The designers drawing up the future of the auto industry have a problem. Cars are learning to drive themselves, but for the near future, they’ll rely on the onboard human to do some of the work. Whether it’s traffic signals that have crapped out, snow hiding the lane lines from cameras, or kittens playing in the intersection, the real world will continue to stump robots.
Problem is, humans are godawful backups. As they learn to trust their autonomous systems more, they’ll pay attention less. And that means the car must be ready to wrest its human’s eyes away from their phone and onto the road, so they can figure out what needs doing.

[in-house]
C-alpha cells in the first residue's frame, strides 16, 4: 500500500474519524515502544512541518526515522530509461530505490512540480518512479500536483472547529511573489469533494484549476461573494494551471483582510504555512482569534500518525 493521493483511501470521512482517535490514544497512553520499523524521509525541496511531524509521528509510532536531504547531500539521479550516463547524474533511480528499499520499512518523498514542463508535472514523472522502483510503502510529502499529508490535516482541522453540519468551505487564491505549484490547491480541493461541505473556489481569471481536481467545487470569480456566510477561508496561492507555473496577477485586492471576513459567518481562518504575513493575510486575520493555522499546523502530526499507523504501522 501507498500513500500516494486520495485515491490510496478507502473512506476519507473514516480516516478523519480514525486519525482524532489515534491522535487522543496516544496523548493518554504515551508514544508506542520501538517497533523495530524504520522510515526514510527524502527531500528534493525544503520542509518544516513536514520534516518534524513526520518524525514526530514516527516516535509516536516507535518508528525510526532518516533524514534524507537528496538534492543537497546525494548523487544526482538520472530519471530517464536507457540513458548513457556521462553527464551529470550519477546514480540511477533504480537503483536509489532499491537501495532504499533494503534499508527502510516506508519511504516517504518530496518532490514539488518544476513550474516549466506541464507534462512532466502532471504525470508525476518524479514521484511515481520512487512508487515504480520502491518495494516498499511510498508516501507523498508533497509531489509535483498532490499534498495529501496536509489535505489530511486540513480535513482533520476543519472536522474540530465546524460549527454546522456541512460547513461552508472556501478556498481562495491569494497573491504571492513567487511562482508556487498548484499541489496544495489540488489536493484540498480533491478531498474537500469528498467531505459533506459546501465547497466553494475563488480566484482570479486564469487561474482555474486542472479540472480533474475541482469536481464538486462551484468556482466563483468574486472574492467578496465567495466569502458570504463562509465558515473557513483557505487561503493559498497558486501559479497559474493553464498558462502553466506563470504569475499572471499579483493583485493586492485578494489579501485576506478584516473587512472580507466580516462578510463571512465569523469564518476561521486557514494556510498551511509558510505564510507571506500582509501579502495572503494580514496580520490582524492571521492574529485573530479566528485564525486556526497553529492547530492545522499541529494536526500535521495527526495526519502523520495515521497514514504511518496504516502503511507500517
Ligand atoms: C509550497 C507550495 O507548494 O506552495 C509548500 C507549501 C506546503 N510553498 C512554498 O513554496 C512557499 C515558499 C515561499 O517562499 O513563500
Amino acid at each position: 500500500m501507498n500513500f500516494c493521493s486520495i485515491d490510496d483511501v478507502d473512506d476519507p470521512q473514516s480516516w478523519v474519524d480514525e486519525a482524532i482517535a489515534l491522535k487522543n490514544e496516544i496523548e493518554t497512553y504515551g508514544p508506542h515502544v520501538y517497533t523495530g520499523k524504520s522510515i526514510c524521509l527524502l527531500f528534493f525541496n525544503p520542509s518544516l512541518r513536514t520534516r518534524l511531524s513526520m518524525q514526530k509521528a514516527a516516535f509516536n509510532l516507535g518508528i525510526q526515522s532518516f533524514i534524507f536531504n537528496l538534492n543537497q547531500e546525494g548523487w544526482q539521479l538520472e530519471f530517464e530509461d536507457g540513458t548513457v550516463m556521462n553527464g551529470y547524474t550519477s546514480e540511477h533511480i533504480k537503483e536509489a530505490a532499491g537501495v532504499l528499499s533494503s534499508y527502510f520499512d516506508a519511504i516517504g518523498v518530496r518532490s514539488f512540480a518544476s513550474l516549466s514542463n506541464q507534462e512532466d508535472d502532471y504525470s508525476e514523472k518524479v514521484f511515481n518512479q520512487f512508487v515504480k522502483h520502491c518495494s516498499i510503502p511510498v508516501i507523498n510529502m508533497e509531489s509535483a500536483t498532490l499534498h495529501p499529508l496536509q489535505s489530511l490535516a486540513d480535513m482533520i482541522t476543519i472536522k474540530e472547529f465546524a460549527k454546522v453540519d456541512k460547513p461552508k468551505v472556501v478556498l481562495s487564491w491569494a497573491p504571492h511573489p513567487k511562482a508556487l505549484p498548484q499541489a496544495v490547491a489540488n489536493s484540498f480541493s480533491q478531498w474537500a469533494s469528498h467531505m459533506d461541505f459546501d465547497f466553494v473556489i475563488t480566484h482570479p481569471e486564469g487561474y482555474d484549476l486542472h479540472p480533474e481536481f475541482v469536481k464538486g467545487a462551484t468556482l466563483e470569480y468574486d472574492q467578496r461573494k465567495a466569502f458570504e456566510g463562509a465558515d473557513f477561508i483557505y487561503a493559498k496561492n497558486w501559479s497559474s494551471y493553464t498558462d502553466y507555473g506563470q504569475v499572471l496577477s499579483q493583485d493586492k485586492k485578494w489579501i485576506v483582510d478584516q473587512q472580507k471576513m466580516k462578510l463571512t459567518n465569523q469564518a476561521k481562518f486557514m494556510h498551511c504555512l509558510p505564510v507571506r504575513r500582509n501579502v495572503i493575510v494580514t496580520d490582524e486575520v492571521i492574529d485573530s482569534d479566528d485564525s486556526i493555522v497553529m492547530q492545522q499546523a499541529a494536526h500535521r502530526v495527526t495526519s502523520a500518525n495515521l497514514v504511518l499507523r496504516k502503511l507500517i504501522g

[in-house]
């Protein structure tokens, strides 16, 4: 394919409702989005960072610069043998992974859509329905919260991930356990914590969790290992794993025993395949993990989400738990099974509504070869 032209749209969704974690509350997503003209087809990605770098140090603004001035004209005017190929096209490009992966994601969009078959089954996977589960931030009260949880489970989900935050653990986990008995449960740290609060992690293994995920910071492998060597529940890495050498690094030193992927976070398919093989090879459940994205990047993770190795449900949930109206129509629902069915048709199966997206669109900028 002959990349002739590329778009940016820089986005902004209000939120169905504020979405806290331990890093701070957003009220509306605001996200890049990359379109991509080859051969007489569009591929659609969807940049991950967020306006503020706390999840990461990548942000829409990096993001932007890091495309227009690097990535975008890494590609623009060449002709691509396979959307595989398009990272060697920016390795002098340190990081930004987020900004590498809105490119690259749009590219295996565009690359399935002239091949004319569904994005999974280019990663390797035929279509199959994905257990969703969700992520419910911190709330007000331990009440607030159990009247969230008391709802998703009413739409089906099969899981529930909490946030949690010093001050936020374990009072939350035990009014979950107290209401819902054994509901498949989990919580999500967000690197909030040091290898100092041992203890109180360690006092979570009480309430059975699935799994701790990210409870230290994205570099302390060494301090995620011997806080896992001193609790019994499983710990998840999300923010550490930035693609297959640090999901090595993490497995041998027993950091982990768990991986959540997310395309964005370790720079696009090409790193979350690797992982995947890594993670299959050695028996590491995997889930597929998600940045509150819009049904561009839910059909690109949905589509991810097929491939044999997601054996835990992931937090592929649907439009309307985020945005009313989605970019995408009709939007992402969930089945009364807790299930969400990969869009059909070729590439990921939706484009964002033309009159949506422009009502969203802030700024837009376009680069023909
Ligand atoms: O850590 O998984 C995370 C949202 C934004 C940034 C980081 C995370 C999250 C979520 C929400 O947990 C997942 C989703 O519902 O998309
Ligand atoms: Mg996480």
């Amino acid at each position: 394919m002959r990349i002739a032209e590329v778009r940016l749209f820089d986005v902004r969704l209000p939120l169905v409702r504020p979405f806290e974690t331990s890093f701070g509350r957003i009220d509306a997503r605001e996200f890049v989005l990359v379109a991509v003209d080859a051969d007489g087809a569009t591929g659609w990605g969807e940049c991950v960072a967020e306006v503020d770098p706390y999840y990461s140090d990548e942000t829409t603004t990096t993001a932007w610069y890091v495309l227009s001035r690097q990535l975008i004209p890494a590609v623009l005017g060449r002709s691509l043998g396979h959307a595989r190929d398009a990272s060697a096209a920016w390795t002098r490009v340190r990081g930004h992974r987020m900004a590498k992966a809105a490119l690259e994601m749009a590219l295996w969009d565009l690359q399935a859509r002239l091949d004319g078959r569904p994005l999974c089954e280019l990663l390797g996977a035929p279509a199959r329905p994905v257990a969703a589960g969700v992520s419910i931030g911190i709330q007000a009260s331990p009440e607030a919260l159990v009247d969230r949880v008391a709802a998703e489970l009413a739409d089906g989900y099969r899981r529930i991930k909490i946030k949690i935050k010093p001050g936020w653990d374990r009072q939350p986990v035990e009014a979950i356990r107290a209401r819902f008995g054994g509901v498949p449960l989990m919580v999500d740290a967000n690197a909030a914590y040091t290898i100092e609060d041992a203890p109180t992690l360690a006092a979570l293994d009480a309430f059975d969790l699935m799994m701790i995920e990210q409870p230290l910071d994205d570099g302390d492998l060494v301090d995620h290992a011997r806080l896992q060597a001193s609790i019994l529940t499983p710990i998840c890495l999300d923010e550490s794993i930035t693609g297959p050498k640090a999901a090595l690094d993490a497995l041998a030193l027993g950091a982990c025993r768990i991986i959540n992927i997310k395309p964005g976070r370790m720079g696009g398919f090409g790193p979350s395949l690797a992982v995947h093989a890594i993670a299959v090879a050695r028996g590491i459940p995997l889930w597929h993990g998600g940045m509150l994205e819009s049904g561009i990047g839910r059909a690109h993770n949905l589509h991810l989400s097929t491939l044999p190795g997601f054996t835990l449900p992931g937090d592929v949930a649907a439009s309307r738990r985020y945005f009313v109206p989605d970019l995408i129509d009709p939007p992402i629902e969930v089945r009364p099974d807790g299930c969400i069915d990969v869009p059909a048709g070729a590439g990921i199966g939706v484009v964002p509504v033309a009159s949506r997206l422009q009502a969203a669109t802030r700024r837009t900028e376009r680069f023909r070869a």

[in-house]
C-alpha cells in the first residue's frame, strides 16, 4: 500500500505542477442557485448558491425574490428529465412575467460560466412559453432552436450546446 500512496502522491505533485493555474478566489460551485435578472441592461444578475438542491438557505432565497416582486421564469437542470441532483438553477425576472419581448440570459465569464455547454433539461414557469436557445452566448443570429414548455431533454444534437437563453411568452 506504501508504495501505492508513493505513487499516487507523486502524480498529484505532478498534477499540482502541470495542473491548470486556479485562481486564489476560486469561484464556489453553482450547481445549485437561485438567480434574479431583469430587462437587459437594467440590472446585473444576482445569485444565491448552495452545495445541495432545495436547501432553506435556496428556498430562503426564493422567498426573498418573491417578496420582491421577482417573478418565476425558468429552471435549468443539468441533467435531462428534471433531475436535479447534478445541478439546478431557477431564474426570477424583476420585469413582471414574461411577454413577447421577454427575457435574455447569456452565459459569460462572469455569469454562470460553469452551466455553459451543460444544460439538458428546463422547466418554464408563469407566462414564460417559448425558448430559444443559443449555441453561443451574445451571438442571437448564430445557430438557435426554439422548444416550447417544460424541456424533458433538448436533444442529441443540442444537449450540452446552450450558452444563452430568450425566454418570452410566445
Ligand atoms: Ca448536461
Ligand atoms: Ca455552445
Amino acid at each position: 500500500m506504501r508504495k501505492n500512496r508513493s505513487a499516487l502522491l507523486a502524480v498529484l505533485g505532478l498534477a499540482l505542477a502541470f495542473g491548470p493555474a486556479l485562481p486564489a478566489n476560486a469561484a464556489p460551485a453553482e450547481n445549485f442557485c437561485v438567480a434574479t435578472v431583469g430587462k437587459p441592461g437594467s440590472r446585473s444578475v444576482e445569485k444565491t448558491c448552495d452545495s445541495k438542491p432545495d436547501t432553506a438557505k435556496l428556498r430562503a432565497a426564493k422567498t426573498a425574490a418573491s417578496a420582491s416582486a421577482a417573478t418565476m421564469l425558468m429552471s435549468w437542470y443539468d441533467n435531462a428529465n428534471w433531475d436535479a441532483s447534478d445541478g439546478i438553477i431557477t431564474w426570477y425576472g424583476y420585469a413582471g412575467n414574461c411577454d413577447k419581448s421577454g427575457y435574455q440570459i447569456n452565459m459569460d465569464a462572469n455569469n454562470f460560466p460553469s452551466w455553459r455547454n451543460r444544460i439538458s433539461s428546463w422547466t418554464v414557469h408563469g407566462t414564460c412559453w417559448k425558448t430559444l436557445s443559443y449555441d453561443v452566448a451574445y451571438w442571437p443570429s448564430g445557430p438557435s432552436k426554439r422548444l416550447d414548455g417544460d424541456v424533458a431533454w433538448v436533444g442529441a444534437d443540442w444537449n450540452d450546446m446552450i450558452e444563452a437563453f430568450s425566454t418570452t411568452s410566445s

To bridge the communication gap between the autonomous car and the attention-deficient “driver” of the future, Autoliv has designed a prototype wheel that uses infrared sensors to determine whether or not the driver’s hands are at the ready. The wheel also communicates with LED lights and will speak to the driver to alert him or her when attention is needed. Wired‘s Jack Stewart shows you how the prototype works in the video below.